The Centers for Disease Control and Prevention (CDC) reports that female depression is nearly twice as common as male depression. Why females seem to experience depression more frequently is a mystery to researchers.
However, disparities in reporting may be to blame, according to a 2021 study. Females were found to be more likely than males to report and seek treatment for depression symptoms, according to the research.
Gender discrimination may increase depression risk, according to some research. Additionally, premenstrual dysphoric disorder and postpartum depression are two forms of depression that are exclusively female-specific.
5.5% of males and 10.4% of females in the National Health and Nutrition study, which depends on self-reports of mental health symptoms, report experiencing depression in a given two-week period.
As a result of the disorder, men with depression are more likely than women to drink excessively, exhibit rage, and engage in risks.
Other male depression symptoms include the following:
- Staying away from family and social circumstances
- Working without a break
- Experiencing issues staying aware of work and family obligations
- Showing oppressive or controlling conduct in connections
In College Students
Time at school can be distressing, and an individual might be managing different ways of life, cultures, and encounters interestingly.
Some students have trouble adapting to these shifts, which may lead to depression, anxiety, or both. College students may exhibit the following signs of depression:
• Difficulty concentrating on schoolwork
• Excessive sleeping
• A decrease or increase in appetite.
Physical changes, peer pressure, plus other factors can cause depression in teens. They may also avoid social situations and activities that they used to enjoy. Some of the signs and symptoms they may experience include:
• Being irritable
• Being restless
• Withdrawing from friends and family
• Having trouble concentrating on schoolwork
• Feeling guilty, helpless, or worthless
According to the CDC, 4.4% of children and teenagers between the ages of 3 and 17 in the United States have been diagnosed with depression. In recent years, this number has increased.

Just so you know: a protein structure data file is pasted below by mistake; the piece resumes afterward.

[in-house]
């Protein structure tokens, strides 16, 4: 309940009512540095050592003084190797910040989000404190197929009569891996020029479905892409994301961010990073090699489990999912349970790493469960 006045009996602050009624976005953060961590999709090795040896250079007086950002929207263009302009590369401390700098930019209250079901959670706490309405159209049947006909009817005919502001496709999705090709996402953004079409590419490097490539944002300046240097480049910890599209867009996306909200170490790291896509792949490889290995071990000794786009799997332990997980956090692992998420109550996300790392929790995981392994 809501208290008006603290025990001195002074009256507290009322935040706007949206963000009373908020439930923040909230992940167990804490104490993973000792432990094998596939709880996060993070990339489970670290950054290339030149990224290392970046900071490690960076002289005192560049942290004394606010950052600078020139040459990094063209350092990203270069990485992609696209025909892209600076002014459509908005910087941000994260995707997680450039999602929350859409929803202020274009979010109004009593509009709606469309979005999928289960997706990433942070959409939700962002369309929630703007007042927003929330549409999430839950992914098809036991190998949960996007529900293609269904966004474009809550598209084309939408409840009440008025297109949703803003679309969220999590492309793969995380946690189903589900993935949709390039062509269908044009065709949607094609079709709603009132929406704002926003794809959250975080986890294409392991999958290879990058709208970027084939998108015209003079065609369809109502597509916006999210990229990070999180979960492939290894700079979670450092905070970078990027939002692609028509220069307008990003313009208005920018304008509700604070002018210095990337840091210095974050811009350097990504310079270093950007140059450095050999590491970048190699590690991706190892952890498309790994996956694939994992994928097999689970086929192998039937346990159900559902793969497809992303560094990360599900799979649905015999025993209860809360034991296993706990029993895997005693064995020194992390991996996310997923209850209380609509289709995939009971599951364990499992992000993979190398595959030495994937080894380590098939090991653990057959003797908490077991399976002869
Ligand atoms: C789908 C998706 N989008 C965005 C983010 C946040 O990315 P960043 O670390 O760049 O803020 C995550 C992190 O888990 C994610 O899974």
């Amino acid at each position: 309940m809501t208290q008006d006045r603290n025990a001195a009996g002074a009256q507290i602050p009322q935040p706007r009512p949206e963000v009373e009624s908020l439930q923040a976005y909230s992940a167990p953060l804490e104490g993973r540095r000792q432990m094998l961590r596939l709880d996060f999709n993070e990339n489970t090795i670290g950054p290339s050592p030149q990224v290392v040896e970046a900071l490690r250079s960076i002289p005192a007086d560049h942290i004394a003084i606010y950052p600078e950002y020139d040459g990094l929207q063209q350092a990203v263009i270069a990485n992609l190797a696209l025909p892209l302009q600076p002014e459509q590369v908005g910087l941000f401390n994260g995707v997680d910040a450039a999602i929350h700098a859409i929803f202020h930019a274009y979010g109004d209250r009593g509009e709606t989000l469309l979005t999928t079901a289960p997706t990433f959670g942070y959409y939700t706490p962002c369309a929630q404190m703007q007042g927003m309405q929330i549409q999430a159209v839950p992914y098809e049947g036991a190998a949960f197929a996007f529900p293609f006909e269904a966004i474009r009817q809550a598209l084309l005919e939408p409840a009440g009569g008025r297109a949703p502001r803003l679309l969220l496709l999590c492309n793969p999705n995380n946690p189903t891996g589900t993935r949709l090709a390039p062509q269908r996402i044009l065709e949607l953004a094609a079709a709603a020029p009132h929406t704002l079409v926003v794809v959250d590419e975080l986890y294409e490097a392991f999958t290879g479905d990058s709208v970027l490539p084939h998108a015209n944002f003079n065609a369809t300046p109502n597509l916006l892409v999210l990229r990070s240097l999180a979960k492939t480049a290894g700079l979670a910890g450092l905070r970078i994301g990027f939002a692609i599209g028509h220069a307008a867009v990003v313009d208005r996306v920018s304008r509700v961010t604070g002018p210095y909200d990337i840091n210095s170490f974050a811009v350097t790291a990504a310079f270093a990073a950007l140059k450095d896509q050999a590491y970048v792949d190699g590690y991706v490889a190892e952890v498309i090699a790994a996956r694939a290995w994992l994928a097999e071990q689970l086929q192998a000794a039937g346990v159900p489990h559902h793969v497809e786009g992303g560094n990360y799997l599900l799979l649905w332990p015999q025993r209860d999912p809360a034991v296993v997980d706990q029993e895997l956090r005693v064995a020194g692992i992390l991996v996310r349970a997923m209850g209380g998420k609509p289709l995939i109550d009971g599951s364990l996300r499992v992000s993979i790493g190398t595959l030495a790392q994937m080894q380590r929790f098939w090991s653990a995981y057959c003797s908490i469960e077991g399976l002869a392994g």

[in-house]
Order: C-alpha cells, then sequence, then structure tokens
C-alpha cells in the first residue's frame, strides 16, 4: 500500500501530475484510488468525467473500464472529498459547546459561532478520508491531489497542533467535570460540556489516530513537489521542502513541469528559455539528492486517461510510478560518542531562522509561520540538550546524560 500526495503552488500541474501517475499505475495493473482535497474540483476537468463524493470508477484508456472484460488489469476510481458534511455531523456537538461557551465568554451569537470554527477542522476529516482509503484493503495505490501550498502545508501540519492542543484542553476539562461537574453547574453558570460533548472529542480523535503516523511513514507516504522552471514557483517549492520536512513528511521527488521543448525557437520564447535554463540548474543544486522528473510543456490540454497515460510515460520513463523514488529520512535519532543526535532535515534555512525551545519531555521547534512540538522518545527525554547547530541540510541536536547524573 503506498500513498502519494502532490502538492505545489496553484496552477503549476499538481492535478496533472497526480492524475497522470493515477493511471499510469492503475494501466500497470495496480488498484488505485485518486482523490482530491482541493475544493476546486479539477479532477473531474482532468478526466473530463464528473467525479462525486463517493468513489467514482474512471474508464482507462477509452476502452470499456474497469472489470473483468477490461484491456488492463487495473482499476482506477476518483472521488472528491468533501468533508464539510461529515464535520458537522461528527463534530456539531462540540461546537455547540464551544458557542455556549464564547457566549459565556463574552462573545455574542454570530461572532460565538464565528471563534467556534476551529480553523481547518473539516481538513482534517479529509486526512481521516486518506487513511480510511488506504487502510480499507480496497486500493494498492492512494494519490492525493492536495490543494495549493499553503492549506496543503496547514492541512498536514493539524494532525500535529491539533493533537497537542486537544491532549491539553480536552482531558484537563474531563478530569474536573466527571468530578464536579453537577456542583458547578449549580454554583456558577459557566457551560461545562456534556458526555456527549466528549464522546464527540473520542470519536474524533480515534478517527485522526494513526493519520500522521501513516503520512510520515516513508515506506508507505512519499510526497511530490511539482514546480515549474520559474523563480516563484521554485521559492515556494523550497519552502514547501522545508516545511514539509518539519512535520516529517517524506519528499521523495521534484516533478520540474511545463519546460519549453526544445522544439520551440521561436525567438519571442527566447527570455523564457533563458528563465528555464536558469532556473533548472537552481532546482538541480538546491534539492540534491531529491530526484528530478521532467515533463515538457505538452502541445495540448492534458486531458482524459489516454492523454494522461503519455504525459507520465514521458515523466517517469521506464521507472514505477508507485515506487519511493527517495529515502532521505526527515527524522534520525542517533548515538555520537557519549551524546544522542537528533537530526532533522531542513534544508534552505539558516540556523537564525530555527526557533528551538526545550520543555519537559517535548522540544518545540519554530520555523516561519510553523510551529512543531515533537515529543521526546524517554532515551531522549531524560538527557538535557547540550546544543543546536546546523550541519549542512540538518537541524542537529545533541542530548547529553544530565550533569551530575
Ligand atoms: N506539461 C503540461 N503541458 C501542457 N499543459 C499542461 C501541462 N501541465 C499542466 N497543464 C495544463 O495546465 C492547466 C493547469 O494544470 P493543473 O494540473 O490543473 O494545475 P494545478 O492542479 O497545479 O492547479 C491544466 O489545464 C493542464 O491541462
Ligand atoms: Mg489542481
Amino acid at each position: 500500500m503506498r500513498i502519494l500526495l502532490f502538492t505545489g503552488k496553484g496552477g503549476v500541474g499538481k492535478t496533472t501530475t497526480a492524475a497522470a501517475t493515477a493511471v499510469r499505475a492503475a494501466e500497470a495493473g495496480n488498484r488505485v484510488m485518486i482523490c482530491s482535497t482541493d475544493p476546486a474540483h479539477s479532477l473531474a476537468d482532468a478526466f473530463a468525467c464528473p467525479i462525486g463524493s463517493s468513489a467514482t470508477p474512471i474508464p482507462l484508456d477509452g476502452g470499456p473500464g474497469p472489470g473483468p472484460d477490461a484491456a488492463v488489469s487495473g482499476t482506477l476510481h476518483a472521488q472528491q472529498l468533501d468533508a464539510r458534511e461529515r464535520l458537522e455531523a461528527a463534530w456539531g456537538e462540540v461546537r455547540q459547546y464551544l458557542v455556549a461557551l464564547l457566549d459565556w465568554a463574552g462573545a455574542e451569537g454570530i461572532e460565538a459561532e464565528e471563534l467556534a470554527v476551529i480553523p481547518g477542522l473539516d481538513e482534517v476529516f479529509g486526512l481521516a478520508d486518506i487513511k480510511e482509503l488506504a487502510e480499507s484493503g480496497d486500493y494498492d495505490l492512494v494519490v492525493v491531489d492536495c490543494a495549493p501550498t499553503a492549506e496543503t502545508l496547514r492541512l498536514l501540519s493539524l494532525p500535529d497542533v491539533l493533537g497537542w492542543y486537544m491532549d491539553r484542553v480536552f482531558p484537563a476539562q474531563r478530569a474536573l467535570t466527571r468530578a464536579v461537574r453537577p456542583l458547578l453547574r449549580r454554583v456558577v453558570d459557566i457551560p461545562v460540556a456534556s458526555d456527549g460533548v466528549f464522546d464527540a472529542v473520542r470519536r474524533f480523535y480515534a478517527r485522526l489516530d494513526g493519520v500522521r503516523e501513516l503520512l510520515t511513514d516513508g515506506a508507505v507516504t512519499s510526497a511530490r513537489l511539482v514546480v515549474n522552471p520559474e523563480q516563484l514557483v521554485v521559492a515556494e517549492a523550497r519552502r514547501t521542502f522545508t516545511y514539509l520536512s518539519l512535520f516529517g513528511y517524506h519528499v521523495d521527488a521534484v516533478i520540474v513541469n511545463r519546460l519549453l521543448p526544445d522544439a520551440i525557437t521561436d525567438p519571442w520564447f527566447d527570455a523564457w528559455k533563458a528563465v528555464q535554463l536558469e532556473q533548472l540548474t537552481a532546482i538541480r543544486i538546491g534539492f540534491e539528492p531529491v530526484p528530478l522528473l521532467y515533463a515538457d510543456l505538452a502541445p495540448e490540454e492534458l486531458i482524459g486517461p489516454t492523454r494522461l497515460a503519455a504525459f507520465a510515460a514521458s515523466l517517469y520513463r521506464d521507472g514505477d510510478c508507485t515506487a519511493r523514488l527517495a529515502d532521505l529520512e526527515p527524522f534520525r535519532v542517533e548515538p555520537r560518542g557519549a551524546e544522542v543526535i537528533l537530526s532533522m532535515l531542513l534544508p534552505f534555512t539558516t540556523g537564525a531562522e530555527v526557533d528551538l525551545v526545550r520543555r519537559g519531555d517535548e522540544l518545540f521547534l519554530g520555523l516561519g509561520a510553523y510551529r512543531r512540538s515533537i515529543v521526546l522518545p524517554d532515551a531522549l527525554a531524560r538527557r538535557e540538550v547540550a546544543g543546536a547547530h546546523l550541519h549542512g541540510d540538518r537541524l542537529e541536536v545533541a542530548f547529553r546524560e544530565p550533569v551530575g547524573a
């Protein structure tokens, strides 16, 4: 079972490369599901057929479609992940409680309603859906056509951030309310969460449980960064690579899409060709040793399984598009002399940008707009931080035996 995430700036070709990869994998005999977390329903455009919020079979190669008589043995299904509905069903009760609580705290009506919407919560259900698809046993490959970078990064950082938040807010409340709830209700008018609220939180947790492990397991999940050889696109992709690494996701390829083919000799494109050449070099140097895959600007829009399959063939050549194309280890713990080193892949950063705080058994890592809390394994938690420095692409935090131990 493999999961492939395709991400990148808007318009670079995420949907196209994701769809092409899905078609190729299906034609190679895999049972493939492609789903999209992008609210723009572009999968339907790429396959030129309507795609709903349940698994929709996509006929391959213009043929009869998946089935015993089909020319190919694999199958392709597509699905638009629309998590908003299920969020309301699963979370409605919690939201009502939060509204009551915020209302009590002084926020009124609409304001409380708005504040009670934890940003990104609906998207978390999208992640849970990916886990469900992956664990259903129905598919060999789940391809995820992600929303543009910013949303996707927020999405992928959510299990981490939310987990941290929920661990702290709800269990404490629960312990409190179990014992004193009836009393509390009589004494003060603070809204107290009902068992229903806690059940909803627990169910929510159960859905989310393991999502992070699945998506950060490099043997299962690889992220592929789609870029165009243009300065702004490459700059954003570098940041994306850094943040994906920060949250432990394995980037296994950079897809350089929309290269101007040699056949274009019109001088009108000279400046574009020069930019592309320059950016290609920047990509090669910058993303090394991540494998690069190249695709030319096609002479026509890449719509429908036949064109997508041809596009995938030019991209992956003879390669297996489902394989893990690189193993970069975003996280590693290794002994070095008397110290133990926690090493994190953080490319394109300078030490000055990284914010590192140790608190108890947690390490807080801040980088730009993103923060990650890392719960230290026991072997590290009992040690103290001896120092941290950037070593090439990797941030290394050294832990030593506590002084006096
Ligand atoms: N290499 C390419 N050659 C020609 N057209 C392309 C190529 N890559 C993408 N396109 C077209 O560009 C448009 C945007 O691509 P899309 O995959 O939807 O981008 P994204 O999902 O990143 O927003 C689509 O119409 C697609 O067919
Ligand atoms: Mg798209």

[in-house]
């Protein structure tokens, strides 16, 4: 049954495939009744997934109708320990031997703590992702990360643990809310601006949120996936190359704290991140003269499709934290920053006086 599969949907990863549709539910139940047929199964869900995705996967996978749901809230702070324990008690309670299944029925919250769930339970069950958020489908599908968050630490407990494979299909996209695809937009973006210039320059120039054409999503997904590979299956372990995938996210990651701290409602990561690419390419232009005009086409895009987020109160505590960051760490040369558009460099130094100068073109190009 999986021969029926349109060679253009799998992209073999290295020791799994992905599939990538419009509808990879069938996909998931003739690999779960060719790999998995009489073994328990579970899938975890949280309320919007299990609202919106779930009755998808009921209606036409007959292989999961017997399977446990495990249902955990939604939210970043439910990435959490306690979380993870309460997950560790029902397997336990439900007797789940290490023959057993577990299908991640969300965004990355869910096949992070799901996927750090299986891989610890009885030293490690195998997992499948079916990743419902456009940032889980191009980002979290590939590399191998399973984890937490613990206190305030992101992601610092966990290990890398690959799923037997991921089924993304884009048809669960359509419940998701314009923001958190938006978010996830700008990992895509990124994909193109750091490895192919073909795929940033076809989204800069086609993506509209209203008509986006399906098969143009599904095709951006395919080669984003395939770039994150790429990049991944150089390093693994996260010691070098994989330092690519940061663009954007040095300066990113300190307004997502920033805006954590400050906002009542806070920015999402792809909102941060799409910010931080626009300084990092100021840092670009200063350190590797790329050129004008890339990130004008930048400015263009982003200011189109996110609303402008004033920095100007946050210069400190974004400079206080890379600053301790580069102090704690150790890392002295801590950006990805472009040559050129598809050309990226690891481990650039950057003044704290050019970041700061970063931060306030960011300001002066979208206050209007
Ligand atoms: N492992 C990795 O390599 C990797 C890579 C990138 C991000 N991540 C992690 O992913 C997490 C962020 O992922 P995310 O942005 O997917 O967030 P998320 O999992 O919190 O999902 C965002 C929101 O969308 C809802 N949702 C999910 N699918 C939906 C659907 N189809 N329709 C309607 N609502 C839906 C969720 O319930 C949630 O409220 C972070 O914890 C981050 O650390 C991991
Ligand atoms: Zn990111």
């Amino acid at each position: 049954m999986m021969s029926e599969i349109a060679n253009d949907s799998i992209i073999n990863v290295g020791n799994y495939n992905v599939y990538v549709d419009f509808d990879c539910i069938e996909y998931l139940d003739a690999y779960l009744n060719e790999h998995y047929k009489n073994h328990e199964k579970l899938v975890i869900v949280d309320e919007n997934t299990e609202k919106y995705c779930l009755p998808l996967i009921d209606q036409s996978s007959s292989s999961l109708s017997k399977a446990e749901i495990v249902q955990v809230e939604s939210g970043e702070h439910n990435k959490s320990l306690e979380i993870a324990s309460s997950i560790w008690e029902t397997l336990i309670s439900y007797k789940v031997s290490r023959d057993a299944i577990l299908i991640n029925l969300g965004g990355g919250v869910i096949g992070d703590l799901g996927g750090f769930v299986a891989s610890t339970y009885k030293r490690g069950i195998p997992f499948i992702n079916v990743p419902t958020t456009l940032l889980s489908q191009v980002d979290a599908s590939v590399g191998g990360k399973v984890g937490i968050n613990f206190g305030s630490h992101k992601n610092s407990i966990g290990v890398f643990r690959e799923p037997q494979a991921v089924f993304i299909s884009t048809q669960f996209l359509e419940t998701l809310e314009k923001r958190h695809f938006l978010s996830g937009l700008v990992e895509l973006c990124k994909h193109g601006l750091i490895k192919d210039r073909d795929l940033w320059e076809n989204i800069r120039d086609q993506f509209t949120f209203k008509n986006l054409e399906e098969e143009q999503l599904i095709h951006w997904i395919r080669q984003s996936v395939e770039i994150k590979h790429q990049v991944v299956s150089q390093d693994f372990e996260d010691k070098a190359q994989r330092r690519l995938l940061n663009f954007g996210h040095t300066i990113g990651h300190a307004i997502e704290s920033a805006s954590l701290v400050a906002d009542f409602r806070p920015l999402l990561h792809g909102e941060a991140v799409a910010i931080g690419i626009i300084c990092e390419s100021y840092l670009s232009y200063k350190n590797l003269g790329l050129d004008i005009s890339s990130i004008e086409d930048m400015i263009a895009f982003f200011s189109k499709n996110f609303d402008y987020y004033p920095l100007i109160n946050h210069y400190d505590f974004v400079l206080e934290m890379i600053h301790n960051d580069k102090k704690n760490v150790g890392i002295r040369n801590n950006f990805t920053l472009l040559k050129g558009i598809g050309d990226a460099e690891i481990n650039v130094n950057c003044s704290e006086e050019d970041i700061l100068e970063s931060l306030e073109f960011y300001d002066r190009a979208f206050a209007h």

Children who are depressed can have trouble with schoolwork and social activities. They might exhibit symptoms like:
• Low energy
• Vocal outbursts
• Defiant behavior
Younger children may have trouble expressing their emotions verbally. They may find it more difficult to express their sadness as a result of this.
Major Depression in Marginalized Groups
Major depression is more common in African Americans (10.4%), compared to 17.9% among white people, according to research.
Moreover, 56% of African Americans experience Depression chronically, contrasted with 38.6% of whites. This suggests that, despite the fact that fewer African Americans may experience depression, those who do may do so for a longer period of time. Furthermore, only about half of these African Americans have sought treatment.
Other studies have shown that non-Hispanic white people are more likely than African Americans to experience depression, but this may be because many African Americans do not always have a correct diagnosis.
Emotional, psychological, or physical events or circumstances that can bring about the onset or recurrence of depression symptoms are known as triggers.
These risk factors include:
• Stressful life events like loss, family disputes, and shifts in relationships
• Incomplete recovery after stopping depression treatment too soon
• Medical conditions, particularly a medical crisis like a new diagnosis or a chronic illness like diabetes or heart disease.
Depression as a Symptom
Depression can as well happen as a symptom or comorbidity with another mental health condition. It can also occur as a symptom or comorbidity with another mental health condition. Some examples are:
Psychosis can cause delusions like false beliefs and a disconnect from reality. It may also involve hallucinations, which are sensations of things that are not there.
Psychosis can accompany depression in some people. Psychosis is a serious mental illness that can cause depression in people who suffer from it.
On the other hand, a person who suffers from depression may also exhibit psychotic symptoms in a severe form.
Depression is one of the most common signs of bipolar disorder. Depression can last for several weeks in people with bipolar disorder. They also go through mania, which is a high mood that can make a person feel very happy, aggressive, or out of control.
Depression is treatable, but the type of treatment a person receives may vary. On the other hand, approximately 30.9% of people either do not respond to treatment or respond poorly. Within a year, about 4 in 10 people experience symptom relief, but depression can return.
Symptom management typically involves three components:
- Support: This can include educating family members and discussing practical solutions and potential causes.
- Psychotherapy: One-on-one counseling and cognitive behavioral therapy (CBT), also known as talking therapy, are two options.
- Drug Treatment: Antidepressants may be prescribed by a doctor.
Antidepressants can be used to treat mild to moderate depression. There are several types of antidepressants available:
- Atypical antidepressants
- Tricyclic antidepressants
- Monoamine oxidase inhibitors (MAOIs)
- Selective serotonin reuptake inhibitors (SSRIs)
- Selective serotonin and norepinephrine reuptake inhibitors (SNRIs)